20 August, 2016

Debtors' Prison Occupation

Called in to the Debtors' Prison today and had a chat with Ania, James and some others who've been squatting there for the last week. They seem to have moved there from the Grangegorman squat on North King Street.  That site is due to become student housing. Back in the 1990s as a member of the Green Street Trust I worked with some creative people to save the building.  At that stage it was due to be demolished for road widening, but thankfully things have moved on. It's good to see another occupation drawing attention to the significant number of underused and empty buildings in the city while we're in the midst of a housing crisis. Here's a few scattered notes of my thoughts at this stage.

1. It's good to see new life in this historic old building, and hopefully this action will put pressure on the Office of Public Works to find a new long-term tenant for the building.

2. On 15 August 2016 Mr Justice Michael Hanna granted Department of Public Expenditure and the Office of Public Works (OPW) an injunction compelling the group to leave the building so it looks like eviction may happen soon.

3. The building currently has electricity, but not working toilets, so a long-term occupation would be challenging.

4. Although the building has been empty for the best part of a generation, the OPW has undertaken some much needed lighting, drainage and structural improvements over the last ten years. Income from filming has contributed to funding this.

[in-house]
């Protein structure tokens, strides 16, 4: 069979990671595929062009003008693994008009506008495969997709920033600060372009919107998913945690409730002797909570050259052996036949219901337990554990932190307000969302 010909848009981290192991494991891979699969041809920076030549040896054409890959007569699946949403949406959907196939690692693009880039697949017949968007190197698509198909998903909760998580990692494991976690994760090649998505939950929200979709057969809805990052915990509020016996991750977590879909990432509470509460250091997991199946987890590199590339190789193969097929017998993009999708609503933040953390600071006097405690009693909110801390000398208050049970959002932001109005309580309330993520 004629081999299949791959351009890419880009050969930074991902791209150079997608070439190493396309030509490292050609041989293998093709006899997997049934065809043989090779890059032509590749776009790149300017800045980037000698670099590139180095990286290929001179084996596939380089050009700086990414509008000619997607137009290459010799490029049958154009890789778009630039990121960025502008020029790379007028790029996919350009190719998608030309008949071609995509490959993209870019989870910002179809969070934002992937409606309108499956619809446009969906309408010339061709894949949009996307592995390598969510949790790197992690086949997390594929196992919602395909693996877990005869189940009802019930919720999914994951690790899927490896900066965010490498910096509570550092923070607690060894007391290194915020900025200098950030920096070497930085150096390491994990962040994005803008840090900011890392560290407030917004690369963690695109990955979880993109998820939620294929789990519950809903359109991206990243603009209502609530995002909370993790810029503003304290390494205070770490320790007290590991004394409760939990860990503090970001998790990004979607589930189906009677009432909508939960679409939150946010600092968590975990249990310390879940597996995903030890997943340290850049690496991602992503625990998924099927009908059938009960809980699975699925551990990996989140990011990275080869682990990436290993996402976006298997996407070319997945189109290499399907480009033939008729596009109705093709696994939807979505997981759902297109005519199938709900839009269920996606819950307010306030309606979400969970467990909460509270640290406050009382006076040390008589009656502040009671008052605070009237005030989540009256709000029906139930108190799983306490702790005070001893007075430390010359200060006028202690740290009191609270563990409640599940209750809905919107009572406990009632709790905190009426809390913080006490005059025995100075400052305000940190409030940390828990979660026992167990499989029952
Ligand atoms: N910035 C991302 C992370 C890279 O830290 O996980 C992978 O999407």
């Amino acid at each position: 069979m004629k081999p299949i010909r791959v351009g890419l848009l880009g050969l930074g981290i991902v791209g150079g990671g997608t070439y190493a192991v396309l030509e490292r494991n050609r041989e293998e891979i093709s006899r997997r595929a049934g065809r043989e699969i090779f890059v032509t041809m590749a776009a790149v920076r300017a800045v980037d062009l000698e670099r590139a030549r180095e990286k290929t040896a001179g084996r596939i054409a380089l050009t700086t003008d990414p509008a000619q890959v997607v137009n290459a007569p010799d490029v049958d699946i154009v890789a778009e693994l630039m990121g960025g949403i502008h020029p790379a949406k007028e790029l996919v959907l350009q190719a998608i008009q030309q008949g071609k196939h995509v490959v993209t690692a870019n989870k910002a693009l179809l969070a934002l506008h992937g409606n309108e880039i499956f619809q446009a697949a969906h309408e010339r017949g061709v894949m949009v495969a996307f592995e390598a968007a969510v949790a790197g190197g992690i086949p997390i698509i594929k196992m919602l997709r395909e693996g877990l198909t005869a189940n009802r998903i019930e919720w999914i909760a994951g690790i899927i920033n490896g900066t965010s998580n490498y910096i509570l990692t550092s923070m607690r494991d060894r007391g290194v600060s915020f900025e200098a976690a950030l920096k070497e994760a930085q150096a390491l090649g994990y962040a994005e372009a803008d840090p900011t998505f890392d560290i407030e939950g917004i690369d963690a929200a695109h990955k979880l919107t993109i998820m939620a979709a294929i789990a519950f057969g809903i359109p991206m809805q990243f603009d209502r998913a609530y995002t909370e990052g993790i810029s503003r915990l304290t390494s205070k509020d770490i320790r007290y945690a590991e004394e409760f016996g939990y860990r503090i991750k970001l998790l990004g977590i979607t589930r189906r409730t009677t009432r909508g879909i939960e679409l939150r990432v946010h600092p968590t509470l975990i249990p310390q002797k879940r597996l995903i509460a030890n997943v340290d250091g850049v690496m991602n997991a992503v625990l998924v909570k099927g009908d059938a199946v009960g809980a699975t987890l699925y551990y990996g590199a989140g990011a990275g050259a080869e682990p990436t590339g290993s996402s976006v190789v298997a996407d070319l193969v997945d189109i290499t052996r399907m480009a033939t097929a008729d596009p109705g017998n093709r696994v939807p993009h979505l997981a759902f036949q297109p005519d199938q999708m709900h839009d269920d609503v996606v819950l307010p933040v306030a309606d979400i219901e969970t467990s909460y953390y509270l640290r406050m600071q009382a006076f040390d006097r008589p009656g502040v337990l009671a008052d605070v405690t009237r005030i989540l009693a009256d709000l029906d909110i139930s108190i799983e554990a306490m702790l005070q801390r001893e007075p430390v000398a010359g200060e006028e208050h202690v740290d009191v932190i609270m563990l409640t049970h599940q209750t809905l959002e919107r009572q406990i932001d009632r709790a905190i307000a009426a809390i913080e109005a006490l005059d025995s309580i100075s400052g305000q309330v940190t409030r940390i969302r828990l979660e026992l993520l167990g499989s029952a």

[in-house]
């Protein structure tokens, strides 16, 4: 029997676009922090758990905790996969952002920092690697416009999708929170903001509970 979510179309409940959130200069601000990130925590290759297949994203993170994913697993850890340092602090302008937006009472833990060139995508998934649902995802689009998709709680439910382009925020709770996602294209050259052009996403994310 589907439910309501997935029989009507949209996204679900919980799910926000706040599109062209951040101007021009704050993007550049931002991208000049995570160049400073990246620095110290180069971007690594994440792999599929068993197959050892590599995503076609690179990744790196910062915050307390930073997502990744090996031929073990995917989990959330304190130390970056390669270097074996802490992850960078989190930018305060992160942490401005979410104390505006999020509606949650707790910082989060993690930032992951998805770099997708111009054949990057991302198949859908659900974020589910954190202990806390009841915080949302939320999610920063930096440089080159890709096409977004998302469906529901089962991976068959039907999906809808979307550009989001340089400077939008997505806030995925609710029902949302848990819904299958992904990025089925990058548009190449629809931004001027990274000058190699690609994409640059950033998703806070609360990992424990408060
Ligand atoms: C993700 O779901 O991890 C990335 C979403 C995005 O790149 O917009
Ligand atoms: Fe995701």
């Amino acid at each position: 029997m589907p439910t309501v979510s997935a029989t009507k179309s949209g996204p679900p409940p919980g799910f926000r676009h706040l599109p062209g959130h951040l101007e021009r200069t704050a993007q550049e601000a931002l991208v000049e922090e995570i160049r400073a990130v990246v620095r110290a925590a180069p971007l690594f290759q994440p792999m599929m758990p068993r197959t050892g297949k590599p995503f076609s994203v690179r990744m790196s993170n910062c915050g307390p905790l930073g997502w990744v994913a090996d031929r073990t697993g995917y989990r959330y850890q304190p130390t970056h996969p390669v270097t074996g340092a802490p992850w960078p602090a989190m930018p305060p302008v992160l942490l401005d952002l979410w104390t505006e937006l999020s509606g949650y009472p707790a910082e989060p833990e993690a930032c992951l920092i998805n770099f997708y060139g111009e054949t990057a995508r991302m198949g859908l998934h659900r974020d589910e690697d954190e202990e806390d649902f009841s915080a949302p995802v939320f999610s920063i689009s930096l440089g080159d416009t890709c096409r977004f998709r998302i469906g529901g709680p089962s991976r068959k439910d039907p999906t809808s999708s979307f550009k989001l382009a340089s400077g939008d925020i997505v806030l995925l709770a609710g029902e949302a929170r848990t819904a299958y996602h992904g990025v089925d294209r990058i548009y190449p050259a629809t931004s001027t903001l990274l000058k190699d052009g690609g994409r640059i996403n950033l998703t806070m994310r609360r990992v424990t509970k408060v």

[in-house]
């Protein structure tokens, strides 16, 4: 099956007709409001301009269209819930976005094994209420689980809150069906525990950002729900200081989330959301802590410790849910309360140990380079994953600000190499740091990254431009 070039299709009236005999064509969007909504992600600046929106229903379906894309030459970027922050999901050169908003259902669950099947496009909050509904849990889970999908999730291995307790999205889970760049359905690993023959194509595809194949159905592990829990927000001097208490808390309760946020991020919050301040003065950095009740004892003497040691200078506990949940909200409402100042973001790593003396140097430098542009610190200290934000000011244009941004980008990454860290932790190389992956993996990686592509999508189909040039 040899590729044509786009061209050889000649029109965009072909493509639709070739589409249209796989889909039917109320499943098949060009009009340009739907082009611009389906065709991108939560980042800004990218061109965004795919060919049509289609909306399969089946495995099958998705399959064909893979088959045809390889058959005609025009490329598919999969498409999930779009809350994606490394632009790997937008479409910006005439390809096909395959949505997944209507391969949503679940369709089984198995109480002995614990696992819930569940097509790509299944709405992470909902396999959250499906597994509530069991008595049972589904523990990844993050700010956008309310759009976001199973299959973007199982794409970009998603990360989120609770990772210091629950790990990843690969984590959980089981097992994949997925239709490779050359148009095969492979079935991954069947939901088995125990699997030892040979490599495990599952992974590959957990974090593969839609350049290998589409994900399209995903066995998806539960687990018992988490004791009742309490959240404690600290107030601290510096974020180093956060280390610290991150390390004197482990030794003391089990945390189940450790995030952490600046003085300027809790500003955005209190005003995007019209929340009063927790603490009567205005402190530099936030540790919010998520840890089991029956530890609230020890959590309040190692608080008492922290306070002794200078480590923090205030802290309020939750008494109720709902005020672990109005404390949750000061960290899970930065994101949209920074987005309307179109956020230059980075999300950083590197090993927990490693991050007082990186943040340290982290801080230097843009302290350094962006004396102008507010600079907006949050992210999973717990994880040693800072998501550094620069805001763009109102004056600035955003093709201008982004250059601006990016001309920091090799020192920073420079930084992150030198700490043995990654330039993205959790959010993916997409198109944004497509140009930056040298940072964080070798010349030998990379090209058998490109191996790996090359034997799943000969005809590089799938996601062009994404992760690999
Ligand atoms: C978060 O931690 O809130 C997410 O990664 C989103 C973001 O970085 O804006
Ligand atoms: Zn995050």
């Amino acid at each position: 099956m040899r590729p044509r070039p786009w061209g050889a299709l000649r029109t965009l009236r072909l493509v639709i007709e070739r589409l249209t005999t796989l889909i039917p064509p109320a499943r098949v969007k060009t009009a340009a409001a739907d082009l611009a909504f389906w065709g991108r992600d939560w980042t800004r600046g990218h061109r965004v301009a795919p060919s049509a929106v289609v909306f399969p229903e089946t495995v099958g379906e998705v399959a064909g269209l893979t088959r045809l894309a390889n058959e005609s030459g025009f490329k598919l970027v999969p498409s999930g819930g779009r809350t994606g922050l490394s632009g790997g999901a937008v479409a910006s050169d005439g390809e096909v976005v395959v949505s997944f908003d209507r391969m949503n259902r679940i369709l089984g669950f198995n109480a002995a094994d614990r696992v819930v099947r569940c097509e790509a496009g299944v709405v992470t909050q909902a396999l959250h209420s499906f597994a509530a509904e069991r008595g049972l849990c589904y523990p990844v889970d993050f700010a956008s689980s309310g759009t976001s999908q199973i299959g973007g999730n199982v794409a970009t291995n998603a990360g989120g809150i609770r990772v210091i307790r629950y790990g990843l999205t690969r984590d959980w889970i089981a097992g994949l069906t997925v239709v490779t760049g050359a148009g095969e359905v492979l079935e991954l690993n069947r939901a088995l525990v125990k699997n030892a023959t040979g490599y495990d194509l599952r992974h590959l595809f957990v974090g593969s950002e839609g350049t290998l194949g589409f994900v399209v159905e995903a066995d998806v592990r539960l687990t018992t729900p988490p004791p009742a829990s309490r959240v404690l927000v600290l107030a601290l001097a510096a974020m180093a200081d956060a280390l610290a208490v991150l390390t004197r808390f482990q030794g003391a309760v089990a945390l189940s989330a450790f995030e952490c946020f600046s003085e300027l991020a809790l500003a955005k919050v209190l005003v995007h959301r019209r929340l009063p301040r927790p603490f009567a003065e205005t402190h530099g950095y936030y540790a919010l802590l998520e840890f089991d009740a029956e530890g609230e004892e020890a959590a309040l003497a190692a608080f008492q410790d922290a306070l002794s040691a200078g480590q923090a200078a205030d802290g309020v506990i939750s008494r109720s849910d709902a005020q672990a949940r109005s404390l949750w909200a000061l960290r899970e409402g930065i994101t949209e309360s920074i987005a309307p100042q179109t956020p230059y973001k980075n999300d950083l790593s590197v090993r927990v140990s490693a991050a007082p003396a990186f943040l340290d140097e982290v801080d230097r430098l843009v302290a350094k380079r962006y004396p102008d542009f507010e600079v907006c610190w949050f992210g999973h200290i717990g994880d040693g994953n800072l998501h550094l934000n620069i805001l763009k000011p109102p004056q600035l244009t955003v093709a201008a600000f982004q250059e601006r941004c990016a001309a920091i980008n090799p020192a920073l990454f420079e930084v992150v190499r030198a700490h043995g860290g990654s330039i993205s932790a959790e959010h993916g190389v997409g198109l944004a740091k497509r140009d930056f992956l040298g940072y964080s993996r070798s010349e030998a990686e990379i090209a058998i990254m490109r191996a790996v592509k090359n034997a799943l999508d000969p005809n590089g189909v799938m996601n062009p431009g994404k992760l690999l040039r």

5. Over the last couple of years I've been in the building several times. Several arts organisations such as Block T and Broadstone Studios may be interested in taking space in the building. It would be worth meeting with them to further the project.

6. Build alliances with local representatives and residents.  It is  worth seeking support from the eight local city councillors, and the three local TDs, as well as Minister Seán Canney, Minister of State with special responsibility for the Office of Public Works and Flood Relief.

7. Show that you're safety conscious. The building has holes in the floor, and doesn't have a working fire alarm system. This probably means that the City Council will want to move you out sooner rather than later, and this may be an insurmountable problem. Unless you can show that you're on top of this you'll be moved out really quickly.

8. Produce a clear vision for what you want to achieve and how you want to achieve it. People will find it difficult to support you unless you have clear aims and objectives.

9. Once you have a clear idea on what you want to achieve, move quickly to establish a structure to achieve this. This may be a cooperative, a company or a charity, but unless there's clarity on this it'll be hard to convince others to support you.

10. Spread the word. Flyers and a Facebook page with lots of likes is a start, but you'll need a website, a spokesperson and a clear concise message for the media, the general public and everyone else.

They're having an open day on Sunday 21st August 2016 at 4pm.

I hope it goes well for them.

05 August, 2016

Any thoughts on improving road safety?